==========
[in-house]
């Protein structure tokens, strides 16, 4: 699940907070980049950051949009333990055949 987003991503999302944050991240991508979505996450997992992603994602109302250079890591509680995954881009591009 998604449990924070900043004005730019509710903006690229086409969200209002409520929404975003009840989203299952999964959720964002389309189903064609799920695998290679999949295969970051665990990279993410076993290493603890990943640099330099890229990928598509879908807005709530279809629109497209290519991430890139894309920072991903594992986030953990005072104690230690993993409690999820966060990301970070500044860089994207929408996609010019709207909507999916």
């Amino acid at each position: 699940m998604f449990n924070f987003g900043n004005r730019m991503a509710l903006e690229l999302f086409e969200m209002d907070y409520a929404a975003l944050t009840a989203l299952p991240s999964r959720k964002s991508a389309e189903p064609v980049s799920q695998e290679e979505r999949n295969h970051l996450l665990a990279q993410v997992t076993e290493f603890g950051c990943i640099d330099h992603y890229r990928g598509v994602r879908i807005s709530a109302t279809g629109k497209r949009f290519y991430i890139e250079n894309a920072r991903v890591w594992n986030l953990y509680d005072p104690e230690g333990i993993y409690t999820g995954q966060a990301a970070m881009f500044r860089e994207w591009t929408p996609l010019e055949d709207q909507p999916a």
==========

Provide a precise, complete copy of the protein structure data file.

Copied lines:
[in-house]
């Protein structure tokens, strides 16, 4: 699940907070980049950051949009333990055949 987003991503999302944050991240991508979505996450997992992603994602109302250079890591509680995954881009591009 998604449990924070900043004005730019509710903006690229086409969200209002409520929404975003009840989203299952999964959720964002389309189903064609799920695998290679999949295969970051665990990279993410076993290493603890990943640099330099890229990928598509879908807005709530279809629109497209290519991430890139894309920072991903594992986030953990005072104690230690993993409690999820966060990301970070500044860089994207929408996609010019709207909507999916």
């Amino acid at each position: 699940m998604f449990n924070f987003g900043n004005r730019m991503a509710l903006e690229l999302f086409e969200m209002d907070y409520a929404a975003l944050t009840a989203l299952p991240s999964r959720k964002s991508a389309e189903p064609v980049s799920q695998e290679e979505r999949n295969h970051l996450l665990a990279q993410v997992t076993e290493f603890g950051c990943i640099d330099h992603y890229r990928g598509v994602r879908i807005s709530a109302t279809g629109k497209r949009f290519y991430i890139e250079n894309a920072r991903v890591w594992n986030l953990y509680d005072p104690e230690g333990i993993y409690t999820g995954q966060a990301a970070m881009f500044r860089e994207w591009t929408p996609l010019e055949d709207q909507p999916a």